The lherzolites, which make up the mantle, will partially melt under the decompression caused by the expansion of the mid-ocean ridge, thus forming magma [31,33]. The types of lherzolites vary with the depth of mantle. In general, the upper mantle, from the shallow to the deep, is the plagioclase peridotite region (the mantle depth < 30 km), the spinel peridotite region (the mantle depth 30–80 km) and the garnet peridotite region (the mantle depth > 80 km) [33]. As is seen in the chondrite normalized (Tb/Yb)N-(La/Sm)N diagram (Figure 9a), the (Tb/Yb)N values of the basaltic samples at the two sites in this study are all less than 1.8, all of which fall within the spinel peridotite region, indicating that the magma melting depth of the two sites is less than 80 km. The Nb/Y-SiO2 diagram can be used to study the melting conditions of the magma source of the mid-ocean ridge basalt [35]. In Figure 9b, all samples plot into the low-pressure and highly partially melted tholeiitic magma area, indicating that the magma of the two sites is formed by high partial melting. Thus, the basaltic magmas at site U1433 and U1434 in the southwest sub-basin of the SCS might be mainly formed by low-pressure partial melting of spinel lherzolite, with the majority of melting occurred shallower than the garnet stability field.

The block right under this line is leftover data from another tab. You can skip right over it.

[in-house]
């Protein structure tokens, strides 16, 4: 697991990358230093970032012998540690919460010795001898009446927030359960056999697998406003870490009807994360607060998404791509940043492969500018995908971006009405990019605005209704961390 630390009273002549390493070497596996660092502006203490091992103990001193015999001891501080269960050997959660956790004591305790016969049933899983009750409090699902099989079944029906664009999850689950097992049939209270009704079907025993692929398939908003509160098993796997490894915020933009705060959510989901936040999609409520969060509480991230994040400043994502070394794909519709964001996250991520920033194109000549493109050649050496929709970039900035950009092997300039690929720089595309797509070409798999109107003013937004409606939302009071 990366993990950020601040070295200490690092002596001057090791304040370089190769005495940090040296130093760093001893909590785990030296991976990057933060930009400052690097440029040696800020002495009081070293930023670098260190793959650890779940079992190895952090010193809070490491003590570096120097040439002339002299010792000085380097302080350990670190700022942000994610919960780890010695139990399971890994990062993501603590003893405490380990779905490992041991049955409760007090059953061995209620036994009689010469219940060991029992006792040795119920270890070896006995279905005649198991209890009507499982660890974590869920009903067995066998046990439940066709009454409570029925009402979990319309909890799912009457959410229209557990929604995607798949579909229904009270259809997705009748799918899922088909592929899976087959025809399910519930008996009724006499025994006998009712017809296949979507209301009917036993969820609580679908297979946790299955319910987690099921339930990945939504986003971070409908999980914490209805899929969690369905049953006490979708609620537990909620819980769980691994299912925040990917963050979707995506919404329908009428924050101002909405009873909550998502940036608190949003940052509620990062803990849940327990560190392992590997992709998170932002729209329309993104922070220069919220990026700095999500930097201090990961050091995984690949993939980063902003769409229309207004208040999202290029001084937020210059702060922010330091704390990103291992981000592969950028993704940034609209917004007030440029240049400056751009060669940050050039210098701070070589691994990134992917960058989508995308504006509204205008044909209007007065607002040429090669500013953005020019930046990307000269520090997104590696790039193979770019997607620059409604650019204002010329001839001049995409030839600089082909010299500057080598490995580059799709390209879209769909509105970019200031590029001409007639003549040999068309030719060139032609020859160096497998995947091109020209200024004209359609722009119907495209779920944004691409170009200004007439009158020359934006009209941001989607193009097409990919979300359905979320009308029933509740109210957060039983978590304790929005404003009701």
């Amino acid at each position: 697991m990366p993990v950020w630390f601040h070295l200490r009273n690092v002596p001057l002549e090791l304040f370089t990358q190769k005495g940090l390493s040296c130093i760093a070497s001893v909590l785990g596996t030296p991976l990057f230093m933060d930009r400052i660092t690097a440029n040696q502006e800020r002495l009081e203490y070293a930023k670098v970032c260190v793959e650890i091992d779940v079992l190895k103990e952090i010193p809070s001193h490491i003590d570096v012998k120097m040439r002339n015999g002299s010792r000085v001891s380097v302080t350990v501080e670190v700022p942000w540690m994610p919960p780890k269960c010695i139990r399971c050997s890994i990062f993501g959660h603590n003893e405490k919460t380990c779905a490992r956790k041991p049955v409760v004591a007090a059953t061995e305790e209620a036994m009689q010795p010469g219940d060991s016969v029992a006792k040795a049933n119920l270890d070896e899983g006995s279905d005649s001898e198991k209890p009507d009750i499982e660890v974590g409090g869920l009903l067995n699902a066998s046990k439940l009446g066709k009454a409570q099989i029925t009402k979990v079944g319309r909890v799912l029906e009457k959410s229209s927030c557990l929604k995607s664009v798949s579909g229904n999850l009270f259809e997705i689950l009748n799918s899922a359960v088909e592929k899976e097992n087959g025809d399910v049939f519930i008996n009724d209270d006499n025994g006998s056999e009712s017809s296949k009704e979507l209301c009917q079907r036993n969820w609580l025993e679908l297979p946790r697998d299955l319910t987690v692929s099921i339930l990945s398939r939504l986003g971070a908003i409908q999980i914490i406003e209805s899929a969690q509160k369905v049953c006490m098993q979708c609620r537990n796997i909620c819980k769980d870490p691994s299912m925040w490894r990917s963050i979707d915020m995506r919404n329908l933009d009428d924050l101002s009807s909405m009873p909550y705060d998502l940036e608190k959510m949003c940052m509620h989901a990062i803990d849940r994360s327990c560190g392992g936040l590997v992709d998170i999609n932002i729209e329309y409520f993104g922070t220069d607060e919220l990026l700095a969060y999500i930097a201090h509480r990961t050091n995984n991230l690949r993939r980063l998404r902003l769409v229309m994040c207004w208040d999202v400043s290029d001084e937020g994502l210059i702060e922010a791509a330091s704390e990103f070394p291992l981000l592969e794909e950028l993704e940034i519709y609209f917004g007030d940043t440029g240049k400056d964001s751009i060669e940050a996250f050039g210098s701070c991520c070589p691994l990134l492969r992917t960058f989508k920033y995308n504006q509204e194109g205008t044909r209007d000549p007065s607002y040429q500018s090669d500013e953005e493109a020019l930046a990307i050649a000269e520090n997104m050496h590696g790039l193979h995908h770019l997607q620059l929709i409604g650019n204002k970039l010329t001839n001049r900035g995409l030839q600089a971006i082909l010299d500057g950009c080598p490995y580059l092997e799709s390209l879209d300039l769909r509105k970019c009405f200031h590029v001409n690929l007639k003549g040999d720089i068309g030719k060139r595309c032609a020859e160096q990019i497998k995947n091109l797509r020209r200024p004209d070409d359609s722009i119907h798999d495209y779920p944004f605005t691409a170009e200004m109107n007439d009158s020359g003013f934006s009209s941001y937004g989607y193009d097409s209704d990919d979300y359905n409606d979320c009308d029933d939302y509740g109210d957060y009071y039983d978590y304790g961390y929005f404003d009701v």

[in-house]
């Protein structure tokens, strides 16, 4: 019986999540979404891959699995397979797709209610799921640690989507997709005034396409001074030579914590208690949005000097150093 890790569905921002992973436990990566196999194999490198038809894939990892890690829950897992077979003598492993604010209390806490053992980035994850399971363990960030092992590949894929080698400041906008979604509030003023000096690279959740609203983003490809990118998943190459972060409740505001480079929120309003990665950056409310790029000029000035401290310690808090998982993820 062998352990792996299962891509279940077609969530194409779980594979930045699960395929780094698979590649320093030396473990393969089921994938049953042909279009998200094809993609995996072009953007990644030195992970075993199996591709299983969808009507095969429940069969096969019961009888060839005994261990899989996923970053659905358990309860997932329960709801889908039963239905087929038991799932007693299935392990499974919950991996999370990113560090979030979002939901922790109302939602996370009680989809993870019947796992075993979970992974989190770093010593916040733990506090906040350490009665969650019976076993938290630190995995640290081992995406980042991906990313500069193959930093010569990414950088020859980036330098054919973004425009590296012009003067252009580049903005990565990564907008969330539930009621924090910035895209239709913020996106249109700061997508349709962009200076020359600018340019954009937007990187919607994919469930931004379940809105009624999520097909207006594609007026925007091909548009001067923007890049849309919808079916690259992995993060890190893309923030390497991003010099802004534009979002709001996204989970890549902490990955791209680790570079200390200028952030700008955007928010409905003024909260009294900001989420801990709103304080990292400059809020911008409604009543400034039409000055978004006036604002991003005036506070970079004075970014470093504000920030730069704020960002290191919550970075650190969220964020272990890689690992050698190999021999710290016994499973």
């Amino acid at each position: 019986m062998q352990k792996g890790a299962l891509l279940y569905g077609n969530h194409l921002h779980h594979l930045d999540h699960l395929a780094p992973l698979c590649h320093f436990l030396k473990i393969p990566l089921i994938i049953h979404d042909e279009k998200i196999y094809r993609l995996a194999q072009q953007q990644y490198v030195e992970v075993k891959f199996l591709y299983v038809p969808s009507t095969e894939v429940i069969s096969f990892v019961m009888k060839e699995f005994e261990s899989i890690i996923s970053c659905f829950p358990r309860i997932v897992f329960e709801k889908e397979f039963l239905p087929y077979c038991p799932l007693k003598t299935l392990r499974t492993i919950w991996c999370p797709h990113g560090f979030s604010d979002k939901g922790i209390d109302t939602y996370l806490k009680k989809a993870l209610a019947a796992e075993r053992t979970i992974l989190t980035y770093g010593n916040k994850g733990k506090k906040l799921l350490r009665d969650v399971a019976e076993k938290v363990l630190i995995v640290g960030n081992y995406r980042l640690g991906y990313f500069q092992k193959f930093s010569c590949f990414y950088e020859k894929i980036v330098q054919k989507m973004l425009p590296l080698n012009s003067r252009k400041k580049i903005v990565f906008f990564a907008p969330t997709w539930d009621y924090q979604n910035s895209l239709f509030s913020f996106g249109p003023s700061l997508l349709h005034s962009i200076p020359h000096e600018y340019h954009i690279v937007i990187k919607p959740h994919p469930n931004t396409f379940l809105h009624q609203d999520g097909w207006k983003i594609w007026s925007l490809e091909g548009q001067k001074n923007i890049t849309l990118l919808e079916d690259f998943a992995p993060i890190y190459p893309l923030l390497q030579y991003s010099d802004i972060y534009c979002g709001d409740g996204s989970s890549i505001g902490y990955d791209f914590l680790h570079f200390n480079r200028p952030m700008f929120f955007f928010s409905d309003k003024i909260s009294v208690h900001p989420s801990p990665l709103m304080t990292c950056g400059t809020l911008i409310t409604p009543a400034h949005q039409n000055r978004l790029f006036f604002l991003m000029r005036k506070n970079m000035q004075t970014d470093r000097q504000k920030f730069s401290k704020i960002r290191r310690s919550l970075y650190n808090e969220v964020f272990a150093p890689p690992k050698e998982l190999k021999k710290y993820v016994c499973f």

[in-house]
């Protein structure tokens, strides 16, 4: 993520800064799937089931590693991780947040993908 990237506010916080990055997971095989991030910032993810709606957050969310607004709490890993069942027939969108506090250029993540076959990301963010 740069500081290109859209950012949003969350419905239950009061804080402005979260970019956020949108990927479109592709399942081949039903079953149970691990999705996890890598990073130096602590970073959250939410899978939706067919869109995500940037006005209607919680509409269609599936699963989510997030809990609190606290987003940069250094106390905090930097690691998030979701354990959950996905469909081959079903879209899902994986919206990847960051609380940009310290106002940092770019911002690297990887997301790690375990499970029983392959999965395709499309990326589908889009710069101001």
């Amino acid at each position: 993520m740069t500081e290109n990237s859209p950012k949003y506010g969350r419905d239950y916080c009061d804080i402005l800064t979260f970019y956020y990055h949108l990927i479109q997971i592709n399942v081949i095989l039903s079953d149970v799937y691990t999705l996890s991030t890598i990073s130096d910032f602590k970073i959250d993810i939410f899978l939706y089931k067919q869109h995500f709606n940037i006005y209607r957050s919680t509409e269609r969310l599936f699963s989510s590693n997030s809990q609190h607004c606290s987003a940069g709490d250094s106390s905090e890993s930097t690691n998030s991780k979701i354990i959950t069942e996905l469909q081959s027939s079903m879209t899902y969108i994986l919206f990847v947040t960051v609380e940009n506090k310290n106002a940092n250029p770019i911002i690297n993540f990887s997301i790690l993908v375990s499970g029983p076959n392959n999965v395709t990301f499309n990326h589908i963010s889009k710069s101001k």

5.4. Mantle Melting